Experimental electric vehicle conversions last year by General Motors in Korea, Germany and as of last week in India, have some wondering when the company will create a pure battery electric to compete against the likes of the Nissan LEAF and pending Ford Focus EV.
On Thursday June 23, GM began displaying and testing an all-electric version of its Chevrolet Beat minicar in New Delhi. The Beat Electric is not proposed for sale anytime soon, but India was chosen as a demanding environment – as well as growing market – to demonstrate the car.
It is powered by a 300-cell, 20-kWh, liquid-cooled, lithium-ion battery similar to what is in the Chevrolet Volt, but larger for the smaller, but non-range-extended car.
The Beat Electric is capable of about 130 km (81 miles) of “normal” driving – presumably at mostly lower speeds, maybe with some highway use thrown in. Recharge time with 240-volt power is under eight hours. A single-speed drive unit and an electric motor producing about 45-kW (60 horsepower) turn the front wheels.
No top speed or other tech specs were listed for the latest EV being shown by its North American-based maker in several markets other than its home market.
The Beat Electric now joins other global market cars being tested as all-electric vehicles by GM demonstration projects in Korea and Germany.
In Korea, GM announced in October 2010 it had converted three Chevrolet Cruzes and seven GM Daewoo Lacetti Premieres to all-electric spec.
The 10 Cruze/Lacetti EVs are equipped with a 31-kWh battery and generate maximum power of 150 kW (201 horsepower). They have been monitored closely to determine the amount of real-world range achievable by vehicles of their size.
On test schedules conducted by LG Chem, they may achieve a range of up to 160 km (100 miles). The vehicles can go from 0 to 100 kph (60 mph) in 8.2 seconds with a maximum speed of 165 kph (102.5 miles per hour).
Shortly before, another GM electric vehicle conversion project had begun in Germany. The electric GM/Opel Meriva, announced September 2010 has a 60-kW (82-horsepower) electric motor with torque output of 215 Nm (159 foot-pounds). Its 16 kWh battery delivers range of 64 km (40 miles), and top speed of 130 kph (81 mph).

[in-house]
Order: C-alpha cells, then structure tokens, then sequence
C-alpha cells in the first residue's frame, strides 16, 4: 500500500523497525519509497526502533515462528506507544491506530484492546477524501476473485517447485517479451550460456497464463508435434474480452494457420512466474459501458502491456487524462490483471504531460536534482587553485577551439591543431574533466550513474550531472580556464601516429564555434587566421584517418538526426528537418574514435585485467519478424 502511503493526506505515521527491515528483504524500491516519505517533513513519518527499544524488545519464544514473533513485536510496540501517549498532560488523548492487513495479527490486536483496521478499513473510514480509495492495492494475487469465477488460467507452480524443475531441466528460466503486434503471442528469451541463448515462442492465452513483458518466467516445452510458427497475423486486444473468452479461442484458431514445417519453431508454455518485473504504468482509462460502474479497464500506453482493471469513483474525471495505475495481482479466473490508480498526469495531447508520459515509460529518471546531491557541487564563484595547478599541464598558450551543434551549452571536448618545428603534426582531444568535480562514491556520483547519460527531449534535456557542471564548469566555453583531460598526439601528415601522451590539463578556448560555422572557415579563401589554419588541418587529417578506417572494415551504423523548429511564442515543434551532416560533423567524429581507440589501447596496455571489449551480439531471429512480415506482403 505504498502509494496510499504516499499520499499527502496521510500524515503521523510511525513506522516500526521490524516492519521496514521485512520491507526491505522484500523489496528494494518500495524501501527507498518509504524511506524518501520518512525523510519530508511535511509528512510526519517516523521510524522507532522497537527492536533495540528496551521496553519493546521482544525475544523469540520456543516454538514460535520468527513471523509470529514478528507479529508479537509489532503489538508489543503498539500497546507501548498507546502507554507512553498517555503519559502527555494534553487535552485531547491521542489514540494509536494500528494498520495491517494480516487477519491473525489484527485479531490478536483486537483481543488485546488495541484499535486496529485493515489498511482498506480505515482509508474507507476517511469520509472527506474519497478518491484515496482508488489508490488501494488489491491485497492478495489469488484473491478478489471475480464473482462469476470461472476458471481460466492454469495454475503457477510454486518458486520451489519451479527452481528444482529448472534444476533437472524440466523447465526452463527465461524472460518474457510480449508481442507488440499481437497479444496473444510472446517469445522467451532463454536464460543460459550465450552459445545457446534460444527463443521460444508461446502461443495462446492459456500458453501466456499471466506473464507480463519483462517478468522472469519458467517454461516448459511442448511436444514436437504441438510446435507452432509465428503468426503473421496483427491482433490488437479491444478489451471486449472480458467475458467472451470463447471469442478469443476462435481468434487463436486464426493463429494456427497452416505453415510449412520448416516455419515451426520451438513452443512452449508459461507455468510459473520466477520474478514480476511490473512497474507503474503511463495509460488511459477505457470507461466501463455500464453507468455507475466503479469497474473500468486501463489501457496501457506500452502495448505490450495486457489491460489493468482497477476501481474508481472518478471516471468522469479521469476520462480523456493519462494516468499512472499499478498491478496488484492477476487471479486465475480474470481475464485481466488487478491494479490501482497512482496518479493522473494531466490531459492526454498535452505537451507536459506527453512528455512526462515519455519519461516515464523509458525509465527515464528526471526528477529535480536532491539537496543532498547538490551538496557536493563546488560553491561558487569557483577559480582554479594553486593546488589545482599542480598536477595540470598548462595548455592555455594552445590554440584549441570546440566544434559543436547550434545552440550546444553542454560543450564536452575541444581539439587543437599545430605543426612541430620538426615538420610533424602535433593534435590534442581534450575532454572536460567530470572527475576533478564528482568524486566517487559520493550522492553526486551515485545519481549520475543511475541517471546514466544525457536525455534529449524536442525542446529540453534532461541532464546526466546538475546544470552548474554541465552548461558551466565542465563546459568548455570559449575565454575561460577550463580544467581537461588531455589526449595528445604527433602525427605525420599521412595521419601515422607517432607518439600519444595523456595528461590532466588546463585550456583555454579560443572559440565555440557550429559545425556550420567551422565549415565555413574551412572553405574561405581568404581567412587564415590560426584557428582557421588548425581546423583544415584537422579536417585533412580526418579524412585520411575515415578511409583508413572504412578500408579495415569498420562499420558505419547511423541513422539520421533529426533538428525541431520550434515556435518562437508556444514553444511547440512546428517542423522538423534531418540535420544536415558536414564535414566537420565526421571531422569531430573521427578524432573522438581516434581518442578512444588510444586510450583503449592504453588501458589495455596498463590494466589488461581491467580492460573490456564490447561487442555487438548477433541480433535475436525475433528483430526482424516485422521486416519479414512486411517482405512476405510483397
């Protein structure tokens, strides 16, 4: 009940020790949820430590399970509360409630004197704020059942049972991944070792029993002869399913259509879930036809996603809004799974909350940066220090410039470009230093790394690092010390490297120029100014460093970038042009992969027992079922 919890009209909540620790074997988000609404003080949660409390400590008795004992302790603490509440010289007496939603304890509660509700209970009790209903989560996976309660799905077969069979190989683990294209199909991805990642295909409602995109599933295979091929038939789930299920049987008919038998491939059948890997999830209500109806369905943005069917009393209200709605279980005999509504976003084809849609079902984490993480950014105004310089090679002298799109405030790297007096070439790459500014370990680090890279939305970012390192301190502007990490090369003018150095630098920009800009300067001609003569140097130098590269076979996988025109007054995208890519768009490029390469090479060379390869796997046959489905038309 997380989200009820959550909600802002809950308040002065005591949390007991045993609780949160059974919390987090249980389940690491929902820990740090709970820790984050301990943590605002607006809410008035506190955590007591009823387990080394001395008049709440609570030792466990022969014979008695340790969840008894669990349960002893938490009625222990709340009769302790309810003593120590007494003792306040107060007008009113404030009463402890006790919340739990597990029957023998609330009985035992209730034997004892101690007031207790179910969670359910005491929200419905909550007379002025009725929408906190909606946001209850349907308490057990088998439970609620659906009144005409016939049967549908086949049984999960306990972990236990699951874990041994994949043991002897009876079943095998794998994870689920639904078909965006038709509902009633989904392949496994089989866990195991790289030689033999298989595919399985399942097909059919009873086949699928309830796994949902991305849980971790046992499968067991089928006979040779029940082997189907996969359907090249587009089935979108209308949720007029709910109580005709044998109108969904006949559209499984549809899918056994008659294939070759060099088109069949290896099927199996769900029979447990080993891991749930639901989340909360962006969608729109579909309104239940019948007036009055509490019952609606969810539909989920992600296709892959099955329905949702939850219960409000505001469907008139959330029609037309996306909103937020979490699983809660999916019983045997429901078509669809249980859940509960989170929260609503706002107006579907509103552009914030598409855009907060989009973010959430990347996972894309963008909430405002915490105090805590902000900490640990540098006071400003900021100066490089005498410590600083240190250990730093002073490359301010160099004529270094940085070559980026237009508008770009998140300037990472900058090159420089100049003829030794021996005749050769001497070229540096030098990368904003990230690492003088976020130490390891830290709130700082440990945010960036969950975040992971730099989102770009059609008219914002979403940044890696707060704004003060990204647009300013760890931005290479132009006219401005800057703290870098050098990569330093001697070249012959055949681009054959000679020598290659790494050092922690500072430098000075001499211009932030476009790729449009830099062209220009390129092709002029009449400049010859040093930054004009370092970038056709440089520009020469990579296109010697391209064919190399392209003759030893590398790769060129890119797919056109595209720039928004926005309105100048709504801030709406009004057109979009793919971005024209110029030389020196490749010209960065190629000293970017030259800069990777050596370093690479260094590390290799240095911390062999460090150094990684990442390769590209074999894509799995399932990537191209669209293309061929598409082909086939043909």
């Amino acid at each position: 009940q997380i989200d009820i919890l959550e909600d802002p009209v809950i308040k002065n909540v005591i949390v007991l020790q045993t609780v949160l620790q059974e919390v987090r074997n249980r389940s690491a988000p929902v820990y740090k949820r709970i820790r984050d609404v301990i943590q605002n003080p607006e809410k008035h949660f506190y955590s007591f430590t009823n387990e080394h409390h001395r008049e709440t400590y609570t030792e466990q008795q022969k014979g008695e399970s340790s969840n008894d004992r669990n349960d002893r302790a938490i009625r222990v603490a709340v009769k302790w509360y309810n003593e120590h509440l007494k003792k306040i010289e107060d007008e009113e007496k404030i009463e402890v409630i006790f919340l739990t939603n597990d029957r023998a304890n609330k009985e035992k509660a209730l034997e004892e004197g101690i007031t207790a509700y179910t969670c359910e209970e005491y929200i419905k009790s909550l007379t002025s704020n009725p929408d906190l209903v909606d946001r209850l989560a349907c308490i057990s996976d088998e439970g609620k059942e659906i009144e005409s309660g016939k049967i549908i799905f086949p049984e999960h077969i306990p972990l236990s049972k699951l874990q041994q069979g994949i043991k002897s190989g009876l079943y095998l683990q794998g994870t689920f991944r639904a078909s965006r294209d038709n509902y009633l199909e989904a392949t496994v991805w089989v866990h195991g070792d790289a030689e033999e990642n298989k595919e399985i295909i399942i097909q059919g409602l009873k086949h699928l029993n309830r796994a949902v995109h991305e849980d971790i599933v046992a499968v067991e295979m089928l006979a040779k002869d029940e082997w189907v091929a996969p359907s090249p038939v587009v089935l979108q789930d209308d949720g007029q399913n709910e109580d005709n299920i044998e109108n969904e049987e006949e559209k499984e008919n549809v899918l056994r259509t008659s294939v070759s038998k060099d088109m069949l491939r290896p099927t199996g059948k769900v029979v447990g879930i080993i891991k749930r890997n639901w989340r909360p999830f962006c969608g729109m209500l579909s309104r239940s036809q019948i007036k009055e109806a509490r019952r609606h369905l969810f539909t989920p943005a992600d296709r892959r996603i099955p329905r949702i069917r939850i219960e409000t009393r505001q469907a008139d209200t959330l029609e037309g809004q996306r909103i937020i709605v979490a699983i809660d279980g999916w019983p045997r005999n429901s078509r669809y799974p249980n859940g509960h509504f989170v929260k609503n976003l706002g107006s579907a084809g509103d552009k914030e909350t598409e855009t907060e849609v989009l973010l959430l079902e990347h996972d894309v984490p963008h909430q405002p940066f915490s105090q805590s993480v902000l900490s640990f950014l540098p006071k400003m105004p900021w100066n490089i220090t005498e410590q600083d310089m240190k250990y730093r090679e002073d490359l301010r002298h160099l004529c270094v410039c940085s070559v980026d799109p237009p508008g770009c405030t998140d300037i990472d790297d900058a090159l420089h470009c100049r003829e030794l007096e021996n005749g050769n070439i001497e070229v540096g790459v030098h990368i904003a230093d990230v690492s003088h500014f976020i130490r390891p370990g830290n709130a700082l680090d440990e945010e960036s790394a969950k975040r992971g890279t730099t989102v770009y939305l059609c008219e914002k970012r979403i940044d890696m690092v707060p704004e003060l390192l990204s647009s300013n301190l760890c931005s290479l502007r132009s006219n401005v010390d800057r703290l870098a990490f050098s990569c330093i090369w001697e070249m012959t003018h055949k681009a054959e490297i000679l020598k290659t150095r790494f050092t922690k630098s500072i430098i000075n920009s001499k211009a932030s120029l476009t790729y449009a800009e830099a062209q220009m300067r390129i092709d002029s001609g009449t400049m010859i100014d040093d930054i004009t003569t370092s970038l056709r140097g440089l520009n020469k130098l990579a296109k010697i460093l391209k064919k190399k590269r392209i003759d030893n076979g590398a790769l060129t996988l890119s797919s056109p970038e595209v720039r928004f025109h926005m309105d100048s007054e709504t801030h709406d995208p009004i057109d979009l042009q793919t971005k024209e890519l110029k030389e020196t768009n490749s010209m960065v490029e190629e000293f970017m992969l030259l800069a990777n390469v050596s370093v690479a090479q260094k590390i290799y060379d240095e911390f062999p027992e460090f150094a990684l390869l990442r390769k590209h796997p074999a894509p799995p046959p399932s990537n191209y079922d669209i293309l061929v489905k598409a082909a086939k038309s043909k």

GM said Opel’s engineers were able to integrate the otherwise bulky electric drive line without making concessions to luggage capacity or comfort.
As for the GM news of the week in India, the Beat Electric is presumably made with some trickle-down technology from the Volt, most notably the battery.
When the pending Beat Electric was last reported on, the story was it would be shown in April, but plans were stalled.
Initially, GM and REVA had intended to bring a same platform e-Spark EV to market, but those ties were severed, and GM took extra time to build the already planned for Beat EV instead – as a show car for now.
Not much is known about the canceled e-Spark, but REVA, maker of G-Wiz minicars in London, also developed the powertrain for the e-Spark. It was almost surely less high-tech than what is now in the Beat Electric prototype, which if it were offered, could be more expensive – which as you can see is a relative term.
While a price that looks shockingly low by North American standards of around $7,771 had been estimated for the GM/REVA e-Spark, Indian Autos Blog observed even if a presumably somewhat higher priced Beat Electric were offered to the public, it would be a tough sell, as its “L-Ion batteries are way too expensive for the cost-conscious Indian buyer who experiences frequent power cuts at home and work.”
Instead, a Beat diesel is expected to be the new workhorse of the line due later in July.
As it is, the Beat EV could lead to a viable city car in other markets, and surely there would be buyers for a version of it in the U.S. as well as other countries.
Naturally, far more stringent safety regulations and other hurdles could easily make it much more costly in Europe or the U.S. if it were ever to be introduced.
Unfortunately, GM Spokesman Kevin Kelly was not at liberty to divulge any advanced-tech plans, but he did say GM is looking at all kinds of options, including EVs.
He also said GM is figuring how to best tailor a car for the U.S., but there is “no firm timing” for when GM’s home market will see even an experimental EV like they already have had in Germany, Korea, and now India.